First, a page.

CAIRO -- During an anti-government demonstration on Friday, protesters threw fire bombs over the wall of Egypt's presidential palace, setting fire to a guardhouse at one of the gates. The police responded by firing tear gas and birdshot at demonstrators, and at one point, stripping and brutally beating a man in an episode captured on live television.
The Egyptian Health Ministry reported that one protester was killed in the violence, which quickly dashed hopes of reconciliation between Egypt's quarreling political parties. On Thursday, Islamist and secular-leaning groups had been coaxed to sit down together on Thursday to issue a joint declaration condemning the violence after more than a week of unrest that left more than 50 people dead.
But on Friday, as clashes raged on a broad avenue outside the presidential palace, the warring parties reverted to the recriminations that Egypt's defense minister recently warned had brought the country to the brink of collapse. The parties' feuds have fed an atmosphere of growing polarization that many Egyptians blame for a rising tide of violence. The actions by some protesters on Friday -- and the officers' response -- seemed to confirm another fear: neither the opposition parties nor the government exercises firm control over the confrontations in the streets.
In a statement, President Mohamed Morsi blamed unnamed "political forces" for inciting what he said was an attempt to "storm the gates of the palace."
"We stress that such violent practices have nothing to do with the principles of the revolution or legitimate means of expression," the statement said. It called on "patriotic forces" to denounce the violence and "urge their supporters to immediately withdraw from the palace area."
The National Salvation Front, the largest coalition of secular-leaning opposition groups, said it had no connection to the violence and blamed "Mohamed Morsi and the Muslim Brotherhood group that he belongs to" for the "state of congestions and tension prevailing in the Egyptian society for the last two months."
It remained to be seen whether the fighting at the palace would turn into a deeper conflagration, like the deadly clashes outside the presidential palace in December between Mr. Morsi's supporters and anti-government protesters. The Brotherhood said on Friday that its members were staying away from the clashes and did not wish to be "dragged into the violence."
The clashes started after a peaceful sit-in that lasted several hours outside the palace walls, where protesters chanted against the rule of Mr. Morsi and the Muslim Brotherhood, the Islamist movement he once led. As night fell, a small group of protesters threw fire bombs over a palace gate, and launched fireworks toward buildings on the palace grounds. Officers inside fired a water cannon back, to disperse demonstrators but also to douse small fires, including one that started in a guardhouse by the gate.
Within an hour, the fighting had intensified, with armored personnel carriers advancing and firing tear gas into the crowd, which was forced back several blocks from the palace. Security officers set fire to tents set up by protesters across the street from the palace and threw flags and banners on bonfires that had been lit in the street. As the police started firing birdshot at the protesters, a small fire started in a cafe near the fighting, sending patrons running for the door.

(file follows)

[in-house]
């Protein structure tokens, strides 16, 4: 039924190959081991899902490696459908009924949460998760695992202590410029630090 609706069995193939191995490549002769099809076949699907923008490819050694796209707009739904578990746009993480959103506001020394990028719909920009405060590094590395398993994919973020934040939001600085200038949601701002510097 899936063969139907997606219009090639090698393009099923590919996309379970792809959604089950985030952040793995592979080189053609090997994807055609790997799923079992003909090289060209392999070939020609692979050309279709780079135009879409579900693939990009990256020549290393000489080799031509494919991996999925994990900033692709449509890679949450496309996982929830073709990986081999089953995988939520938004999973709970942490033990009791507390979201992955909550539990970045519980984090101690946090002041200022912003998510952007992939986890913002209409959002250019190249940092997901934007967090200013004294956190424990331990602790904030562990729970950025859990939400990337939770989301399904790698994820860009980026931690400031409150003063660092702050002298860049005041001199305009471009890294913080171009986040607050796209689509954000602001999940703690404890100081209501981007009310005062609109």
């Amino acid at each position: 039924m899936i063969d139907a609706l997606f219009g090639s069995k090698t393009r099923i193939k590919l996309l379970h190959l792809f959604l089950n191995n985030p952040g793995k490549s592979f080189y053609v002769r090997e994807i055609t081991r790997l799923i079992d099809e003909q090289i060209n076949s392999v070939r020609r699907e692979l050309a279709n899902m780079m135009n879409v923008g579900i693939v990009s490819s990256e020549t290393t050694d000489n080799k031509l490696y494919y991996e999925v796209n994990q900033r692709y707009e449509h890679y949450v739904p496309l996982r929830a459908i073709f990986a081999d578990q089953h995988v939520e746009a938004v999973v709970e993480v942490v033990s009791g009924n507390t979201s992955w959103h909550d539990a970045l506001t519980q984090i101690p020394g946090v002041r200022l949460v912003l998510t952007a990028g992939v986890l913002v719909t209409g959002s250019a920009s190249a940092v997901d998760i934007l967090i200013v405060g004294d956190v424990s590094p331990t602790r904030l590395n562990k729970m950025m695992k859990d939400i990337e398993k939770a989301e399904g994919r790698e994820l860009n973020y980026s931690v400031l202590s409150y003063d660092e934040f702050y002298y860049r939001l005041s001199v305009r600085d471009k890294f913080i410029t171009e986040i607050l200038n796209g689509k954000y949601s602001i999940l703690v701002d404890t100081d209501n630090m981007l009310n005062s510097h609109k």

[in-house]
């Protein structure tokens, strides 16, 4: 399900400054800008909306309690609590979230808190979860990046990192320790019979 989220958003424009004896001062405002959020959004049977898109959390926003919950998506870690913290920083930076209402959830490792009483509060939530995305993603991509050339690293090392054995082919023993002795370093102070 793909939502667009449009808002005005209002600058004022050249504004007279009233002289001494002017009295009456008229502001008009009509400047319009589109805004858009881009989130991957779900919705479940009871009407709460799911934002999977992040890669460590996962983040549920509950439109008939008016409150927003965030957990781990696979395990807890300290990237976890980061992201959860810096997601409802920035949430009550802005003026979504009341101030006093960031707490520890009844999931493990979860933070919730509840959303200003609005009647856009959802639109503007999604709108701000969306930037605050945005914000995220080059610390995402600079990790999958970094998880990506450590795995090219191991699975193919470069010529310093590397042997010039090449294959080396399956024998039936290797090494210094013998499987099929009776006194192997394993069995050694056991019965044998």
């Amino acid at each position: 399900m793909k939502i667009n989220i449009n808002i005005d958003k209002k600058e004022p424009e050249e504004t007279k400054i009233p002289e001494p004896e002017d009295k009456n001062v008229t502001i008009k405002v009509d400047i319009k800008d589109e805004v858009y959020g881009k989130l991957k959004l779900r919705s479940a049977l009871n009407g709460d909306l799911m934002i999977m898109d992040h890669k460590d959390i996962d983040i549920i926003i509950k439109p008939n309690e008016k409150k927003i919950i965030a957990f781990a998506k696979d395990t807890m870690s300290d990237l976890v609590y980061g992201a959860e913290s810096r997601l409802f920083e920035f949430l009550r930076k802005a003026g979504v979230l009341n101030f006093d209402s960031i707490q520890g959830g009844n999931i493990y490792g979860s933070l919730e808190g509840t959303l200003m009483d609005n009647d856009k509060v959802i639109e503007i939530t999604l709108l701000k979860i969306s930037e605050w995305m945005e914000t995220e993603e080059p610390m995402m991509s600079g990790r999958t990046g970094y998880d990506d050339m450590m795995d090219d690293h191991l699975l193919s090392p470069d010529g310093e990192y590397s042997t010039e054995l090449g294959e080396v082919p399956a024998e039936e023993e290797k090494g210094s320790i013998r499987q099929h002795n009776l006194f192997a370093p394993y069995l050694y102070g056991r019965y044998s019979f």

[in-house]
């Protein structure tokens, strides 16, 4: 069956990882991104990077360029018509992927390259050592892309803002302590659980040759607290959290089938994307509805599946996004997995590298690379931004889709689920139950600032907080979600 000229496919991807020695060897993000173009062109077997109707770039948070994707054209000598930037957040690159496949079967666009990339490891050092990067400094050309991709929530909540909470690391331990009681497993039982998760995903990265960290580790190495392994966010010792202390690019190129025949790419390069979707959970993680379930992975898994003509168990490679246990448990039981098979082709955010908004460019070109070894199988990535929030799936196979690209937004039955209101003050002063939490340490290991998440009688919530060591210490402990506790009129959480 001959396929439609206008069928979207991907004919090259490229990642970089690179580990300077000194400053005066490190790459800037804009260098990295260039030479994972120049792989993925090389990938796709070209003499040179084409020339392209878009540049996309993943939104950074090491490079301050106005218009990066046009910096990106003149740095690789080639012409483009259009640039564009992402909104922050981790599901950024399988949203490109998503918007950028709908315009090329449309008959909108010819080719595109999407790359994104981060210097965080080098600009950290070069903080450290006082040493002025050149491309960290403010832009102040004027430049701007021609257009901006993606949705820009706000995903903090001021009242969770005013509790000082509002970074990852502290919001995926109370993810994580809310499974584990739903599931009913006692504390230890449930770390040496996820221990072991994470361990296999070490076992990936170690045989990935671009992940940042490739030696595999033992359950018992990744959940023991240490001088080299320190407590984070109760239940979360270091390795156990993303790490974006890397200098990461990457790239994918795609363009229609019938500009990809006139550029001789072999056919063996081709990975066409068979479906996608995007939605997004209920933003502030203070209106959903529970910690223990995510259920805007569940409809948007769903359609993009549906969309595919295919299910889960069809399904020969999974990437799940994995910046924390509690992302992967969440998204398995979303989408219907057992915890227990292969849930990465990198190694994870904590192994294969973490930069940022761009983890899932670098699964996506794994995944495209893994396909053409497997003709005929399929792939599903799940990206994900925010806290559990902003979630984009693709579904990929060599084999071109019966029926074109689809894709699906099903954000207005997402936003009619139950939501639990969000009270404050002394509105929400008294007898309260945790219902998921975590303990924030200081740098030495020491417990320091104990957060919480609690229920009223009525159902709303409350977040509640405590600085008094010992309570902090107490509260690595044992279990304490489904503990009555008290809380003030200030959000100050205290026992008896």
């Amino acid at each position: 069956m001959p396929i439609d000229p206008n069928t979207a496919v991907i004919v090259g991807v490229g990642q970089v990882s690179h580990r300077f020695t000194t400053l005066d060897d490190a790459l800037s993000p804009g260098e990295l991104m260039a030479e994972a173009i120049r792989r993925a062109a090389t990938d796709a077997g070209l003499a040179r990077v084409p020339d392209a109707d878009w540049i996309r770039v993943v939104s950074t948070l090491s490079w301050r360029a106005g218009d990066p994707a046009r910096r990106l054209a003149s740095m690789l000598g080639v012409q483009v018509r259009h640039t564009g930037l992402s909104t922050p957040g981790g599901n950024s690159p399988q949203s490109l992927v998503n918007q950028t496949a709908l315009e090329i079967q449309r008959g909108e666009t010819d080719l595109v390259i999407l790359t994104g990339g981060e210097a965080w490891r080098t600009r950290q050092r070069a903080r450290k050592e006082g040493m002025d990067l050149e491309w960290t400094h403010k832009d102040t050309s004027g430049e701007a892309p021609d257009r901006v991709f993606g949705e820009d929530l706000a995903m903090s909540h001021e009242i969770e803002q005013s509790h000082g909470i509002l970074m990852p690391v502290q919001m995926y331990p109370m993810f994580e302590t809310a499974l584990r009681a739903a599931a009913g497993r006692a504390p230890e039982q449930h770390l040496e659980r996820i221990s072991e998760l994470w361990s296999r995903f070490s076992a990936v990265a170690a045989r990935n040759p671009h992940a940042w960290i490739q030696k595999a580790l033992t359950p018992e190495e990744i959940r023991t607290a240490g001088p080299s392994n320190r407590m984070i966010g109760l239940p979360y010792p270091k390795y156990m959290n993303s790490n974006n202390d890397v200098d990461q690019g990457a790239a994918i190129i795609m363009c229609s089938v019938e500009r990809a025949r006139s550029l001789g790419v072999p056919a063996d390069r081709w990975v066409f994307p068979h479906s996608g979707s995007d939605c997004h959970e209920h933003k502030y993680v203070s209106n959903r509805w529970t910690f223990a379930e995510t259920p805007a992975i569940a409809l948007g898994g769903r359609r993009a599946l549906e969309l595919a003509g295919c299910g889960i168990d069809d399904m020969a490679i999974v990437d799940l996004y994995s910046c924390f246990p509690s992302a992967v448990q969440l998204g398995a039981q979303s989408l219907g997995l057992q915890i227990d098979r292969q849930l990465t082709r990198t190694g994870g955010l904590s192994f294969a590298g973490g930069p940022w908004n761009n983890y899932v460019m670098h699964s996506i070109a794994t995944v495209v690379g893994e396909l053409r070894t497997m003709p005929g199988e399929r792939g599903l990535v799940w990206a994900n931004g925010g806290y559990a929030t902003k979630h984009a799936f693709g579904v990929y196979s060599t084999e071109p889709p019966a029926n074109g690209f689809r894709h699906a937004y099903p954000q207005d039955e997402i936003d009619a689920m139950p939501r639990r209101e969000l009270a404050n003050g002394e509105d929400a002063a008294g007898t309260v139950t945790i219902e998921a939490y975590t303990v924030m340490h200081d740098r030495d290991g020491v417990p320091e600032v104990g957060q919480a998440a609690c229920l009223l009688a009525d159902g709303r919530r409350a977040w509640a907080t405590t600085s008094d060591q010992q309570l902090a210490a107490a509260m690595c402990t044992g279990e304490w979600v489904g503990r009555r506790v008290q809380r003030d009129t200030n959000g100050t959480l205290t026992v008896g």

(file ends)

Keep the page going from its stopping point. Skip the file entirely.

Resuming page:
The riot police officers, who serve under the command of the Interior Ministry, also captured and beat several protesters, witnesses said. In one of the beatings, which was captured on live television, officers could be seen dragging a naked, middle-aged man, covered in soot, across the asphalt toward an armored personnel carrier. The officers appeared to drag him by his arms and then his legs. One officer appeared to beat the man, and then another took a turn, appearing to hit the man in the face before finally placing him in the vehicle.
For many, the image served as a reminder that more than two years after Egypt's uprising, the Interior Ministry remains one of the country's many recalcitrant institutions, saddled with poorly trained officers who resort quickly to abuse. It also threatened to deepen hostility after a week of deadly clashes in several Egyptian cities.
In recent days, signs emerged that Egypt's political elite, unnerved by the sudden erosion of the state's authority, were working to settle some of their differences. Earlier this week, opposition parties reached across ideological lines for the first time, as a hard-line Islamist party joined with the National Salvation Front to put pressure on Mr. Morsi to form a new government.
Then on Thursday, a group of young revolutionaries managed to organize a meeting between opposition leaders and representatives of the Muslim Brotherhood. The meeting did not result in any breakthroughs, but the simple act of putting the antagonists in the same room was seen as a step forward.
Those efforts a[[reared to come undone in Friday's protests, with the quick descent into violence outside the presidential palace.
Shady el-Ghazali-Harb, one of the young organizers who helped guide the revolt against Hosni Mubarak two years ago, was on the scene, with a gas mask draped around his neck. "This will not stop. As long as the demands of the people are not met, people will stay in the street, and no one can control this violence," he said, arguing that the underlying issue was the failure of the Islamist-backed constitution to address the goals of the revolution -- bread, freedom and social justice, as the familiar chant goes.
Mai Ayyad contributed reporting.
This article originally appeared in The New York Times.